Below is the most recent information on the County’s General Aviation Improvement Program
(GAIP) for John Wayne Airport.
The City of Newport Beach believes that aspects of the GAIP could lead to an increase in
JWA’s general aviation jet arrivals and departures. The Board of Supervisors will again
consider the GAIP on June 25th. This item was continued from the Board’s May 7th meeting
to allow time for a compromise solution proposed by Supervisor Do to be evaluated by County
On June 19, County staff moved forward with the same recommendation presented at the May
7 Board of Supervisor Meeting which asks the Board to approve Alternative 1. The City
opposes Alternative 1 in its original form because it will result in more jets flying over the
community. The city does, however, remain willing to consider the “modified Alternative 1” as
proposed by Supervisor Do, or another reasonable plan that contains project elements that
protect the communities surrounding the airport from additional noise and pollution impacts.
Specifically the City is looking for the Board of Supervisors to adopt a plan based on, or that
contains elements similar to, the principles of Alternative 3 (the City’s preferred Alternative)
• No more than two (2) full-service Fixed Based Operations
• One (1) new and one (1) existing limited-service Fixed Base Operations
• No General AviationFacility for processing international general aviation passengers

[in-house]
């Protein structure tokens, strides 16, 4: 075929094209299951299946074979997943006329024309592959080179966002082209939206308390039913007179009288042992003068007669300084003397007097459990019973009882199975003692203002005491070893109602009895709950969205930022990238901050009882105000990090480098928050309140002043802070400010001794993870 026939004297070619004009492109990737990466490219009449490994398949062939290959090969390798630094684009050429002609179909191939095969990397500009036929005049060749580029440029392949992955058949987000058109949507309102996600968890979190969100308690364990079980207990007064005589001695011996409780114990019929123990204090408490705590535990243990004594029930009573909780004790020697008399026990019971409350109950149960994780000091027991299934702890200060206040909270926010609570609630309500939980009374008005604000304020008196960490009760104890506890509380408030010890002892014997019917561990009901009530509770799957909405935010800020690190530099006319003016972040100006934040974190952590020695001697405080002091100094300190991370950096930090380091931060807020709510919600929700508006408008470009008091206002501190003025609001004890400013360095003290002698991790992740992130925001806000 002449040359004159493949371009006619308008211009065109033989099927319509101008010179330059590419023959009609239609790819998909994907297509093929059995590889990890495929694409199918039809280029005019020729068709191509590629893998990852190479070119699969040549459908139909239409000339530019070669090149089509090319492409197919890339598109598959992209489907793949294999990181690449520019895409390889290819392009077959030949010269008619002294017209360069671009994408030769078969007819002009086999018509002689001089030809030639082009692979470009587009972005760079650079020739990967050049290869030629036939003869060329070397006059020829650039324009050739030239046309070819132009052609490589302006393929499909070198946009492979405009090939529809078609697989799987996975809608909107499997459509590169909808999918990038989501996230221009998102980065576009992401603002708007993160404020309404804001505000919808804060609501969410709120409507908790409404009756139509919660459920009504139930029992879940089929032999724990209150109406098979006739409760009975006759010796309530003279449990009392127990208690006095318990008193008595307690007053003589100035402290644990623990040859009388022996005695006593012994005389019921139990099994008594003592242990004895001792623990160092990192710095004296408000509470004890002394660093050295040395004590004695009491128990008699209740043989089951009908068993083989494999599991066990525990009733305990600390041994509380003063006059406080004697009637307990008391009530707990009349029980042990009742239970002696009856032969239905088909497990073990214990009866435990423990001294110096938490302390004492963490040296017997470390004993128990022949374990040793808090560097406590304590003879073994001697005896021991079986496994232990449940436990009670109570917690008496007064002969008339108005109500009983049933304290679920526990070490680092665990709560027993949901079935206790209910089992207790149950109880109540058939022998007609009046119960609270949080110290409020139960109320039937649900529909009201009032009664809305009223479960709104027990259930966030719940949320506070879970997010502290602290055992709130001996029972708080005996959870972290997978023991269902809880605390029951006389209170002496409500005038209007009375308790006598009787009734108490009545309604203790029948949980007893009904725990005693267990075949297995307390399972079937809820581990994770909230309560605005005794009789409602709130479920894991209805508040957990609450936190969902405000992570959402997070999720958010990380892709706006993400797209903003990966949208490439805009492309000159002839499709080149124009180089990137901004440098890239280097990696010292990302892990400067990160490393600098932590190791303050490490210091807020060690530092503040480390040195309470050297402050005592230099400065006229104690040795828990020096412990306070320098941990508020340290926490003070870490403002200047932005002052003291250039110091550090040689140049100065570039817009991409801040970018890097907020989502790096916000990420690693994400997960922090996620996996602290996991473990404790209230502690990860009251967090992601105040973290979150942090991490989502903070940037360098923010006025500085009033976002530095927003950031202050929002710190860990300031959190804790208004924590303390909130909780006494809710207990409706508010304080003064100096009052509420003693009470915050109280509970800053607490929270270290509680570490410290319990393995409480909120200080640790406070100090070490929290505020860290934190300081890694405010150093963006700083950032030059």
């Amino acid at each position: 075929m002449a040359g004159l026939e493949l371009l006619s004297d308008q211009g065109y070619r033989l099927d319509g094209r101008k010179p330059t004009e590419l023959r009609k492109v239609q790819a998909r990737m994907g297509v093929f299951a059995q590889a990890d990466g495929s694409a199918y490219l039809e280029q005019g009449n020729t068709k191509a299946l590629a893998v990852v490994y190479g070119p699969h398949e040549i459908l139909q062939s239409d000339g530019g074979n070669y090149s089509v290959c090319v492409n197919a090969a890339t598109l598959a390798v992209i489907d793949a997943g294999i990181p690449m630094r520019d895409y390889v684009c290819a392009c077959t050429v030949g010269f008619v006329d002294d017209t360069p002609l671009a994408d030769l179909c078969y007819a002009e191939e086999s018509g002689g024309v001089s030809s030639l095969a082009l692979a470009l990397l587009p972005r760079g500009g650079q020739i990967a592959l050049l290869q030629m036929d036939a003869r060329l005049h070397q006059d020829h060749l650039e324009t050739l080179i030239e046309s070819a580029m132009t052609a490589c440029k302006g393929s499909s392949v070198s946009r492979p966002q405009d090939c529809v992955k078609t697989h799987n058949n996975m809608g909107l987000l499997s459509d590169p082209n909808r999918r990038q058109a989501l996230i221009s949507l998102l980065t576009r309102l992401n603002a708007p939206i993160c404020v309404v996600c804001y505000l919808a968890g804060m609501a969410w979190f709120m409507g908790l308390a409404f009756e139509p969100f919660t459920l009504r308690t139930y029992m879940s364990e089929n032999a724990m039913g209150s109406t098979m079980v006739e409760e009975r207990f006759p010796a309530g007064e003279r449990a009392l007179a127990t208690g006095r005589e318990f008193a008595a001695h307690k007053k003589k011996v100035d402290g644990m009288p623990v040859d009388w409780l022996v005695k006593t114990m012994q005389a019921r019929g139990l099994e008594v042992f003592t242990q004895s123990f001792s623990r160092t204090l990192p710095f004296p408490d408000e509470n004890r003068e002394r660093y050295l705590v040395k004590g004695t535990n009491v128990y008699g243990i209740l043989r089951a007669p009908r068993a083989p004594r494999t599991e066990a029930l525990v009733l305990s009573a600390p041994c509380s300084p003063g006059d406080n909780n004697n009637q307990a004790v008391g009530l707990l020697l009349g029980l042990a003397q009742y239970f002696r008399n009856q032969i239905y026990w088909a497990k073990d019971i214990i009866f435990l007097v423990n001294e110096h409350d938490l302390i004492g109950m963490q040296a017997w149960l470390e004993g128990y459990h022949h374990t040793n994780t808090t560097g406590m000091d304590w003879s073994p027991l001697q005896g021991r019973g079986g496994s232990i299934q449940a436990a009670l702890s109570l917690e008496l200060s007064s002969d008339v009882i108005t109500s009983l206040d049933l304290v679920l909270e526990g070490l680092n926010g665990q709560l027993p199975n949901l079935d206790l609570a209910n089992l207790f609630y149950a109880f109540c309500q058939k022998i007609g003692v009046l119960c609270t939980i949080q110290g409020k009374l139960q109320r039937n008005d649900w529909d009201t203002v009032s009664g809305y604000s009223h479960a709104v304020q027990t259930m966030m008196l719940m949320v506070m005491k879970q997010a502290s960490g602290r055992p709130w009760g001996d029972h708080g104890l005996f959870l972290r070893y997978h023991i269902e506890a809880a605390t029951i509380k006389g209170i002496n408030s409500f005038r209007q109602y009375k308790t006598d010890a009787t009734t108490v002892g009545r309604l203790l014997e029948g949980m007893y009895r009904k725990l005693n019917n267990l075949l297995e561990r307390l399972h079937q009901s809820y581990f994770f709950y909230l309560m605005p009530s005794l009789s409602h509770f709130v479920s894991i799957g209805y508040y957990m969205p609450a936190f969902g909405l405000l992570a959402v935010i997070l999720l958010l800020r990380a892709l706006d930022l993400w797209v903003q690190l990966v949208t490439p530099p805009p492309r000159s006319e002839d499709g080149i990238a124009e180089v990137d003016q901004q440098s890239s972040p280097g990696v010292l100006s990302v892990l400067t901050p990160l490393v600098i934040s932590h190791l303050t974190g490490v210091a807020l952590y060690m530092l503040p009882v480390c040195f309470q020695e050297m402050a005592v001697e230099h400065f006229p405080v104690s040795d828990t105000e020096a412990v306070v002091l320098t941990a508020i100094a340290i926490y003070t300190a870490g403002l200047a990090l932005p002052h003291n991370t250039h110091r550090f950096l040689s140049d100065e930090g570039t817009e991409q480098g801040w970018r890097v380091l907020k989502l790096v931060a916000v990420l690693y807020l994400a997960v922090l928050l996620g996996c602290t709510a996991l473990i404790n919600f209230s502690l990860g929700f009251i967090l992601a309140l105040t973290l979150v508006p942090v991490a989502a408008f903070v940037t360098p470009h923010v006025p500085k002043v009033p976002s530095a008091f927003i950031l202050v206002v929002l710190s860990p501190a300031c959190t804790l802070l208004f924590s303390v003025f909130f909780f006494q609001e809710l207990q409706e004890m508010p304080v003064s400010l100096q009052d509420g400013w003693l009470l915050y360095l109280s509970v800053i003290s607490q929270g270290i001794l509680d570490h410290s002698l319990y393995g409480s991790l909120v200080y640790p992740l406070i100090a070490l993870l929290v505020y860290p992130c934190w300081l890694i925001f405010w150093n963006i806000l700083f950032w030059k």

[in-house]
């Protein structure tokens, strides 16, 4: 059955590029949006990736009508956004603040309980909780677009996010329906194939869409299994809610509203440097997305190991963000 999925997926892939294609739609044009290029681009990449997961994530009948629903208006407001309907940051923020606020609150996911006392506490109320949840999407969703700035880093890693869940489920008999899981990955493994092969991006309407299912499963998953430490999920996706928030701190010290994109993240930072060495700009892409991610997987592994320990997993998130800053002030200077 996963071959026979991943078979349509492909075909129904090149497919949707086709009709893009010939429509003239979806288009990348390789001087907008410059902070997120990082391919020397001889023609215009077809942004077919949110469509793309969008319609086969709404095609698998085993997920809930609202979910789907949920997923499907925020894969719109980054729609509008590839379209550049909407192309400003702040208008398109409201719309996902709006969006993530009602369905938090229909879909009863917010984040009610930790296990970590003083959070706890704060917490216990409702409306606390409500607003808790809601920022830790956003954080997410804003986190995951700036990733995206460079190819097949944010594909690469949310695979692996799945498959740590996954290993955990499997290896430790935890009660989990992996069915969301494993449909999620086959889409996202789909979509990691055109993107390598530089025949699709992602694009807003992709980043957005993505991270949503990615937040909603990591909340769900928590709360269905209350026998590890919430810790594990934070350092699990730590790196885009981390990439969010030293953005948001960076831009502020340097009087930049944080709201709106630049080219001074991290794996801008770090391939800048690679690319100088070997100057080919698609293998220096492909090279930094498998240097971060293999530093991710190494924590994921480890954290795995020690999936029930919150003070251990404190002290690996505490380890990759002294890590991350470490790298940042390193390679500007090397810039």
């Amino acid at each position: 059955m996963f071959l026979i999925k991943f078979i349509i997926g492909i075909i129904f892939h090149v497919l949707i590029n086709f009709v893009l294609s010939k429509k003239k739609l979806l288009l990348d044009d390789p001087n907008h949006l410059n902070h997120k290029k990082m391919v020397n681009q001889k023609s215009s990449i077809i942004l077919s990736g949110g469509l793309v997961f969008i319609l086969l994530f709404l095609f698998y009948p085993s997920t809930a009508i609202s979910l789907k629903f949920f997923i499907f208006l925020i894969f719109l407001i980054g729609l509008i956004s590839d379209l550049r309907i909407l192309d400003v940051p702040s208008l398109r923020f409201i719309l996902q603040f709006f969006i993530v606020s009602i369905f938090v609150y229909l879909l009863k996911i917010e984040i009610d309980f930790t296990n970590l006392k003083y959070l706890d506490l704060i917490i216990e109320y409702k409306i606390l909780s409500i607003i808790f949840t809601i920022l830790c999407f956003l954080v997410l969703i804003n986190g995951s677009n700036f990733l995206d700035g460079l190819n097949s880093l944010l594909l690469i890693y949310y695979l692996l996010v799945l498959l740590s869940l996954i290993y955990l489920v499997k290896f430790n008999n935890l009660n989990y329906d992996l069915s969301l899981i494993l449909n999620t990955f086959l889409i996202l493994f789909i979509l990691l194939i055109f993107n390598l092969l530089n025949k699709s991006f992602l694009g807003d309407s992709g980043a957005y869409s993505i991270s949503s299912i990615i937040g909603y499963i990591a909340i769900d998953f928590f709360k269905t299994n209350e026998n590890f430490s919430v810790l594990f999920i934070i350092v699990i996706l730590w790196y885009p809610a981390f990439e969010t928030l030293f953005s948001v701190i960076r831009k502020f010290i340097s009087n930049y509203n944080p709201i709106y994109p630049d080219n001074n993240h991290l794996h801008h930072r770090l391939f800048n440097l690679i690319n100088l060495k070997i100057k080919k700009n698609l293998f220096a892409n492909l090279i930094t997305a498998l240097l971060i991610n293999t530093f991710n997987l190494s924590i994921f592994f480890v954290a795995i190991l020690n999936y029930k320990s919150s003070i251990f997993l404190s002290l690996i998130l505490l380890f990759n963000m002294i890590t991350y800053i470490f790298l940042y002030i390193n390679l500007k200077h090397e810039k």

• Increased hangar space for small general aviation planes
• Maintain the current GA mix, meaning, keep the current ratio of light general aviation aircraft
(single and twin engine) and general aviation jets.
John Wayne Airport General Aviation Improvement Program
Questions & Answers
Is this an expansion of the airport itself? The County of Orange is not proposing to
expand the footprint or physical size of the airport. However, the City believes that some of
the changes proposed in the GAIP could increase the number of general aviation jet
operations. Operations are defined as aircraft arrivals to, or departures from, an airport.
What about JetSuiteX? Is there some loophole in how it operates? JetSuiteX operates
out of one of the Fixed Base Operators, the private companies that provide services to the
General Aviation community. Though JetSuiteX operates in what has traditionally been
General Aviation “territory”, due to the nature of its operations, it is considered a
“commercial user” by JWA. As a commercial user, JetSuiteX is subject to the terms of the
1985 JWA Settlement Agreement and subsequent amendments. Meaning, among other
things, its passengers are counted toward the limit on Million Annual Passengers and its
flights must abide by the noise limits and commercial air carrier curfew.
JetSuiteX is the first commercial air carrier that the County Board of Supervisors has
permitted to operate out of a Fixed Base Operator. The Board approved this location in the
spring of 2018. All other commercial air carriers operate out of the main terminal.
How does John Wayne Airport define commercial user? The John Wayne Airport Access